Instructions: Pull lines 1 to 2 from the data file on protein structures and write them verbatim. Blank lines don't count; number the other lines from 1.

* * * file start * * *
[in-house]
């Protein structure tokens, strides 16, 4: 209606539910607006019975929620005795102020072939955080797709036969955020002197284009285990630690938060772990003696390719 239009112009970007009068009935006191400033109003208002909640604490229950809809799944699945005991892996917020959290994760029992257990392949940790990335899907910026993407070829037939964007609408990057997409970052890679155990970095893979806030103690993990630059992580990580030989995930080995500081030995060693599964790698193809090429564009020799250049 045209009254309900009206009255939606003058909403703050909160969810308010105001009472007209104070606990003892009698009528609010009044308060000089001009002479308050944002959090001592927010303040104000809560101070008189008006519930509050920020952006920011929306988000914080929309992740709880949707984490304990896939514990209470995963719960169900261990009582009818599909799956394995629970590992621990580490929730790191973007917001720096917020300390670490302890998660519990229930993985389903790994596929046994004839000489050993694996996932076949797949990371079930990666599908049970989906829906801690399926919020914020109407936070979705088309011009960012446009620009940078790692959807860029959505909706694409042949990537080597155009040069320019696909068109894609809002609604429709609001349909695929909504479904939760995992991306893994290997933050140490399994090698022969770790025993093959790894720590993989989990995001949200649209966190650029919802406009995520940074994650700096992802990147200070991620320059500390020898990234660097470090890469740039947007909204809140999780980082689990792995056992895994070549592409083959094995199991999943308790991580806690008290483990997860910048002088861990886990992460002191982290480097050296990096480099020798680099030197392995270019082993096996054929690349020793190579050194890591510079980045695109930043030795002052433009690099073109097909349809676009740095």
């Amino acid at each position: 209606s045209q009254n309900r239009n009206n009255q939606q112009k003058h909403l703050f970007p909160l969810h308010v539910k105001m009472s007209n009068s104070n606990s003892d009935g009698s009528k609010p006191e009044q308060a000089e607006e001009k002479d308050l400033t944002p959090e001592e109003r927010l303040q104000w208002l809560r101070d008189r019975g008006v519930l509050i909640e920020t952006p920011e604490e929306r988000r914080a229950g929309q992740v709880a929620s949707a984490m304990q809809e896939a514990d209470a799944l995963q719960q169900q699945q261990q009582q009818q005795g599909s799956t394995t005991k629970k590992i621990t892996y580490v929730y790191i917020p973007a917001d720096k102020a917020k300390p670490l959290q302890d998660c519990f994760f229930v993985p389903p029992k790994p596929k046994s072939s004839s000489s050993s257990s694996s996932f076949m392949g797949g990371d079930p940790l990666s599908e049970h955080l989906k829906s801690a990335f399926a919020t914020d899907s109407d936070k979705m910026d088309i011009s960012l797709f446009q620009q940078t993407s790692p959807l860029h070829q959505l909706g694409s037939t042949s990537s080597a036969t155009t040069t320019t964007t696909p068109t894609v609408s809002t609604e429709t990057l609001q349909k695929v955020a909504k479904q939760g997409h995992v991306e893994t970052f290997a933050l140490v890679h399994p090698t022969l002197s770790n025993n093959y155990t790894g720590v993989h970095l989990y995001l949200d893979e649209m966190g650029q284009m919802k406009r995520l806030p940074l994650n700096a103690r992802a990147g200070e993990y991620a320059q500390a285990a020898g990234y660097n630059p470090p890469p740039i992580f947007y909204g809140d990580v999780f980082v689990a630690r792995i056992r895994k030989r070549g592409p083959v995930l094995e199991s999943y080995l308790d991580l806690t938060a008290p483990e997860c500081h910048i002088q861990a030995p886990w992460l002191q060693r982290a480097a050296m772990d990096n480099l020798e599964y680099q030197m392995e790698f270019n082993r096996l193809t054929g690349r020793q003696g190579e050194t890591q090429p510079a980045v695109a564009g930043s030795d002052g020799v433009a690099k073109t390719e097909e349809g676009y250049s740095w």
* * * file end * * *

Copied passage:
[in-house]
């Protein structure tokens, strides 16, 4: 209606539910607006019975929620005795102020072939955080797709036969955020002197284009285990630690938060772990003696390719 239009112009970007009068009935006191400033109003208002909640604490229950809809799944699945005991892996917020959290994760029992257990392949940790990335899907910026993407070829037939964007609408990057997409970052890679155990970095893979806030103690993990630059992580990580030989995930080995500081030995060693599964790698193809090429564009020799250049 045209009254309900009206009255939606003058909403703050909160969810308010105001009472007209104070606990003892009698009528609010009044308060000089001009002479308050944002959090001592927010303040104000809560101070008189008006519930509050920020952006920011929306988000914080929309992740709880949707984490304990896939514990209470995963719960169900261990009582009818599909799956394995629970590992621990580490929730790191973007917001720096917020300390670490302890998660519990229930993985389903790994596929046994004839000489050993694996996932076949797949990371079930990666599908049970989906829906801690399926919020914020109407936070979705088309011009960012446009620009940078790692959807860029959505909706694409042949990537080597155009040069320019696909068109894609809002609604429709609001349909695929909504479904939760995992991306893994290997933050140490399994090698022969770790025993093959790894720590993989989990995001949200649209966190650029919802406009995520940074994650700096992802990147200070991620320059500390020898990234660097470090890469740039947007909204809140999780980082689990792995056992895994070549592409083959094995199991999943308790991580806690008290483990997860910048002088861990886990992460002191982290480097050296990096480099020798680099030197392995270019082993096996054929690349020793190579050194890591510079980045695109930043030795002052433009690099073109097909349809676009740095």